In 1895, Lord Kelvin, the renowned physicist, declared “Heavier than air flying machines are impossible” and dismissed those who were pursuing such research. Had the scientific community heeded his words and those of other skeptics, the advancements in aviation that define our modern world would have sadly been held back. Yet, unfortunately some in the scientific community have not learned the lesson that betting against human ingenuity is a fool’s game. The most recent example of this comes from Arvind Narayanan and Ed Felten who in a recent paper declared that de-identification has never and will never work. (Their paper was intended as a rebuttal to a piece written by Dr. Ann Cavoukian, the former Ontario Privacy Commissioner, and me, which demonstrated that the claims made in the popular press about academic research on re-identification methods often overstate the findings or omit important details.)
The authors are making an incredible claim. They are not saying that de-identification sometimes fails (which is painfully obvious to even the casual observer), but rather that there is no such thing as anonymous data. Narayanan and Felten write, “there is no evidence that de-identification works either in theory or in practice.” Such a claim is not only blatantly false, but it is also dangerously misleading because it suggests data custodians should never release de-identified data sets.
The claim that anonymous data does not exist is trivial to refute. A de-identified dataset can be as simple as a spreadsheet containing a few columns of information with no associated personal identifiers. For example, survey data is often de-identified before it is shared with other researchers, and there is no evidence that these datasets have been routinely re-identified. Researchers have developed various techniques to de-identify data, from the low-tech black marker on photos to advanced statistical methods for more complex datasets. Or to take a more tangible example, consider the secret ballot, which is a core part of democracy in the United States. Every year millions of Americans cast a ballot on Election Day. Election official collect the ballot, strip them of any personally identifiable information, and tally the votes. While most of these data sets about how citizens vote are not released publicly, they have been de-identified for internal use.
Narayanan and Felten double-down on their absurdity by stating that “most ‘anonymized’ datasets require no more skill than programming and basic statistics to de-identify.” There are at least three problems with their argument. First, there are tons of anonymized survey datasets regularly published (e.g. the Pew Research Internet Project publishes its survey data), yet there are no examples of high school or college students re-identifying these datasets (nor anyone else for that matter). Second, Narayanan and Felten make the mistake of claiming de-identification does not work by pointing to poorly de-identified datasets. The most recent example of this is when New York City released its taxi cab data without properly de-identifying the data. For example, instead of releasing the medallion numbers for the drivers, the city used a one-way function to convert the medallion into a different number which is not a valid way to anonymize the data. Yet Narayanan and Felten chalk this up as an example of the brilliance of re-identification techniques, when it is really an example of terrible de-identification techniques. By their logic, every high school kid in America is an expert lock pick, so long as you are talking about breaking into homes that have their doors already unlocked. Third, regardless of how many people have the skill set to re-identify some poorly de-identified data sets, the real question is how much risk does this pose in practice. After all, there are many other ways that sensitive information may be discovered about someone that do not involve a course in statistics, from loose lips to late-night dumpster diving. The actual risk depends on a variety of factors, such as the incentives and disincentives of those with the skills to de-identify datasets to actually do so. While certainly some people are drawn to bad behavior, I’m no more worried about the average computer scientist using his or her skills for evil, than I am concerned about the average chemist building a bomb.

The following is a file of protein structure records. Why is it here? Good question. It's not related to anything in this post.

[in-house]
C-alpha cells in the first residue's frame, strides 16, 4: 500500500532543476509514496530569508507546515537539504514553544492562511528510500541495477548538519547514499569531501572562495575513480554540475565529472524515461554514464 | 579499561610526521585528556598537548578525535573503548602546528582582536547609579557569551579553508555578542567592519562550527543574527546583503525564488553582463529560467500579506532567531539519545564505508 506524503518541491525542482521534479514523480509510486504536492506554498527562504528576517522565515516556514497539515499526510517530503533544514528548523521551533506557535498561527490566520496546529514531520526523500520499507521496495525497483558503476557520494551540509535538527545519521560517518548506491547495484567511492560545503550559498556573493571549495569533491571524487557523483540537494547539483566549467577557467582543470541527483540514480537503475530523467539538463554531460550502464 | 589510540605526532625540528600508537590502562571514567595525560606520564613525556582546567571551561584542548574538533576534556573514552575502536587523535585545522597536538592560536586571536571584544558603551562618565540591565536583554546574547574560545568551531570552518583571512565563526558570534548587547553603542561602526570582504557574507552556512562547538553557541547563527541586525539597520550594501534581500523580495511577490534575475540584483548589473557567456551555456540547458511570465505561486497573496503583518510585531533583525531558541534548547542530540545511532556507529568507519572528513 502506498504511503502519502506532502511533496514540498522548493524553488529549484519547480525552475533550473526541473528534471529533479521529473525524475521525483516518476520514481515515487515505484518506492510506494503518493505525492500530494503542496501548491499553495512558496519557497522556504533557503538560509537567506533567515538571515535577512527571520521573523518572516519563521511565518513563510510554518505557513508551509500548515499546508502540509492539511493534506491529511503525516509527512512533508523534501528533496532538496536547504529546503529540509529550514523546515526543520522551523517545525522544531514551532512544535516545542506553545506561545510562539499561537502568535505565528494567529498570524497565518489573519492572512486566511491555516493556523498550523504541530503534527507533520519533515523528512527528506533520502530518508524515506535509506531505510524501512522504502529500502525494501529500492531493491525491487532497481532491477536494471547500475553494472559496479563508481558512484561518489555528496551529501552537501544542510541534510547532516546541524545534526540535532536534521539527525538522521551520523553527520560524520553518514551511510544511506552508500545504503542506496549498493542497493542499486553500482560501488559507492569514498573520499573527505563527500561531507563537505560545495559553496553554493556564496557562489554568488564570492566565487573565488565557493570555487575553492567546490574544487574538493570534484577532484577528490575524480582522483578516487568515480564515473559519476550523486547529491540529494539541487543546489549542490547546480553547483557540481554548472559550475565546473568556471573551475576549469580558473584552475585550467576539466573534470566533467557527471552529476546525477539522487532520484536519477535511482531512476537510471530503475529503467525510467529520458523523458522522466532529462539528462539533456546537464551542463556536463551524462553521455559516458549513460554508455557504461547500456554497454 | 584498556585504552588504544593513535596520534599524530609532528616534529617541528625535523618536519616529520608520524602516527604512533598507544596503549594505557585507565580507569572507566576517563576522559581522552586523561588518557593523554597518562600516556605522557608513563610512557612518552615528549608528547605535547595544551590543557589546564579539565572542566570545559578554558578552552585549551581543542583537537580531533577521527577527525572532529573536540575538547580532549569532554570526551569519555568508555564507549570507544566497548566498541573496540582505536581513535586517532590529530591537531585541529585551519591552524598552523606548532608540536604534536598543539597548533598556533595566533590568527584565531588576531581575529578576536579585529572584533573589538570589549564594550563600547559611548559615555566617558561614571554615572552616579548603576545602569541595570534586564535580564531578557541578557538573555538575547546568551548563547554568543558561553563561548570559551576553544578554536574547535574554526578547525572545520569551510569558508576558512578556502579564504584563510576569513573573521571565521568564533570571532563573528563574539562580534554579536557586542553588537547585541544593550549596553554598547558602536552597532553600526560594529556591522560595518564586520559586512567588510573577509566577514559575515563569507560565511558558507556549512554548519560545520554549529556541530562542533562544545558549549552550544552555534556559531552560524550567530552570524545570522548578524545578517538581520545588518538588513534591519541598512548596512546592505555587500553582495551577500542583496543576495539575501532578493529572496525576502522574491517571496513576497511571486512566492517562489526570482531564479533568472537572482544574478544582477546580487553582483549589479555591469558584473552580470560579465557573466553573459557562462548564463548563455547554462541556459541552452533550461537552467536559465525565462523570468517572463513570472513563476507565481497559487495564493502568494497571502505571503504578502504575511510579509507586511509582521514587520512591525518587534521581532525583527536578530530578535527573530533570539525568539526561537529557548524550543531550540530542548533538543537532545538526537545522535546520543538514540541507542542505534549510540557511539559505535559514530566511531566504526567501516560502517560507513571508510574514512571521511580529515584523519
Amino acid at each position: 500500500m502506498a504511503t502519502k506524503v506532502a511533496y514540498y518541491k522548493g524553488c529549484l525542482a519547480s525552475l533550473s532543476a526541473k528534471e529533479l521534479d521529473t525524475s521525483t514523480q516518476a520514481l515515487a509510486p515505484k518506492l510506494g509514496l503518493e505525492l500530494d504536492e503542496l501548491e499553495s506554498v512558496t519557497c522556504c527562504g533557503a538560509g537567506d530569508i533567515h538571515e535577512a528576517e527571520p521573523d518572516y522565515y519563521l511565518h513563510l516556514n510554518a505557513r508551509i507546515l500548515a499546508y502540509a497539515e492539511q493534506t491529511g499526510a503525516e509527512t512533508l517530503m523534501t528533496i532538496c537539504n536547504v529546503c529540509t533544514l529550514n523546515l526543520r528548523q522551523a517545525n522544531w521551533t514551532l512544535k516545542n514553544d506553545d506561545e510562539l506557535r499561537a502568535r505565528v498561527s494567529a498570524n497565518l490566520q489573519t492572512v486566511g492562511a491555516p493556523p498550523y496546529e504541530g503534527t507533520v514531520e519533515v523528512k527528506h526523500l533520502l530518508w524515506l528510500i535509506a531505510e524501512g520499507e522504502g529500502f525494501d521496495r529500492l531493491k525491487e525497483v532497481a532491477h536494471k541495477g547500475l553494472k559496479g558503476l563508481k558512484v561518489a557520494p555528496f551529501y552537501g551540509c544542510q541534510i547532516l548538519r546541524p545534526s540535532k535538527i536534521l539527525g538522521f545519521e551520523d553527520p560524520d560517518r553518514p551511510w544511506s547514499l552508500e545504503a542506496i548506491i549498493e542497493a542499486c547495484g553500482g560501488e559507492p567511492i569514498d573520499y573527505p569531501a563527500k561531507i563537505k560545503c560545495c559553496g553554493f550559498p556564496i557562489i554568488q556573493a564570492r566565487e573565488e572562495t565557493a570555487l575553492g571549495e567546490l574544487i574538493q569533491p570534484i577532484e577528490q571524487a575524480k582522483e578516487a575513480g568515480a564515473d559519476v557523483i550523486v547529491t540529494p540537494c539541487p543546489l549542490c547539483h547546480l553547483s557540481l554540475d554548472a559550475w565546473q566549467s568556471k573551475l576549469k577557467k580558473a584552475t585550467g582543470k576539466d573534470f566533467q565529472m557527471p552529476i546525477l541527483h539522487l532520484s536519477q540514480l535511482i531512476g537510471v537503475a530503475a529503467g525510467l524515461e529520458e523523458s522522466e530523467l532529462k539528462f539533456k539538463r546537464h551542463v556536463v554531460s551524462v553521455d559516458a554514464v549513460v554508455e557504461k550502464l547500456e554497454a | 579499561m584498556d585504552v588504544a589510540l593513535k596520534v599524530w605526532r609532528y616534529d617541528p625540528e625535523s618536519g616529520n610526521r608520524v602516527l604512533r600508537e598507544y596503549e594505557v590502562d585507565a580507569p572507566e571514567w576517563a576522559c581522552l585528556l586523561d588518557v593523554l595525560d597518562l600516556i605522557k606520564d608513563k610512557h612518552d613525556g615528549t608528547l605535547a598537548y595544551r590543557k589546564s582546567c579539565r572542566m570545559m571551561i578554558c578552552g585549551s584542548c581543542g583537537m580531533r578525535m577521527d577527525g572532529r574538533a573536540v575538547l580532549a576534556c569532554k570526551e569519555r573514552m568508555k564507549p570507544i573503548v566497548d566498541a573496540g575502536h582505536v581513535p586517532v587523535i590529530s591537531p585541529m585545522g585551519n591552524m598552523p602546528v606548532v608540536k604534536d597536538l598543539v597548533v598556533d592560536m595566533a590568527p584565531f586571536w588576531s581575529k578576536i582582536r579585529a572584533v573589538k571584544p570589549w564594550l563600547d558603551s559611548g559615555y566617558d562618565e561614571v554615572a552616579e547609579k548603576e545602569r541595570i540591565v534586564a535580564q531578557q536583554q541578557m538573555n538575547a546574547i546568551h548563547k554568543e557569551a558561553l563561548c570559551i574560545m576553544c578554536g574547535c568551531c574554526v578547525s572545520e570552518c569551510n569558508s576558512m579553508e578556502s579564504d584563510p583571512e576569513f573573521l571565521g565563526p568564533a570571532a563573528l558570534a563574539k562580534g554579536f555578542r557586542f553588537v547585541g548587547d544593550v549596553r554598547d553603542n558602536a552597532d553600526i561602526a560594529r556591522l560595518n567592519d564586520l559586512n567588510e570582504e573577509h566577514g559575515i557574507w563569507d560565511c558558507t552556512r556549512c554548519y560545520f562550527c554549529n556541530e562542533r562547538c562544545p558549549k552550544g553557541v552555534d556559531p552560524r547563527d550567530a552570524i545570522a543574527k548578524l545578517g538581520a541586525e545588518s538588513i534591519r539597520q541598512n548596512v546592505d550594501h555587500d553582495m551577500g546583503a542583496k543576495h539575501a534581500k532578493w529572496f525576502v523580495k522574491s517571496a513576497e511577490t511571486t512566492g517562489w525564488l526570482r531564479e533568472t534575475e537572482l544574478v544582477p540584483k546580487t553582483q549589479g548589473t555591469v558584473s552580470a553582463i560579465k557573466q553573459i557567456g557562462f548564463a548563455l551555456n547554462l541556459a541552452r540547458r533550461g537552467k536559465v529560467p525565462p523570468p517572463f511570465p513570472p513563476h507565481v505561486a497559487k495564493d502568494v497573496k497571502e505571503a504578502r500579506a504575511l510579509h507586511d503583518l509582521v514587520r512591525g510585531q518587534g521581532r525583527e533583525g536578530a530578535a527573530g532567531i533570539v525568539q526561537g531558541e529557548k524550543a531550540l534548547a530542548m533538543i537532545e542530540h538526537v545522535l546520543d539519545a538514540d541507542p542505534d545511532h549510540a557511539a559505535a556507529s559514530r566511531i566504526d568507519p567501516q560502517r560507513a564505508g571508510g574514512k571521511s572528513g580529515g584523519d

If Narayanan and Felten truly believe de-identified datasets do not exist, they should start by convincing their fellow faculty. After all, their own university’s institutional review board exempts researchers who use de-identified data from meeting certain requirements for research on humans. It’s unfortunate that the authors make such obviously false claims because it tarnishes the credibility of some otherwise good points. For example, they note the challenges of de-identifying location data and other high-dimensional data. There are indeed many important areas where new types of data are being created, and there is a need for new de-identification methods to deal with these data sets. That is one reason why groups like ITIF have been strong advocates for additional federal funding for privacy R&D.
Ultimately, de-identification is one tool among many that will be used to improve privacy for millions of individuals around the world, but it is undeniably an important one. It would be more productive to focus our discussions on how to best de-identify data, such as by developing industry best practices, rather than simply declaring the system unfixable and walking away.
Photo credit: Flickr user chelscore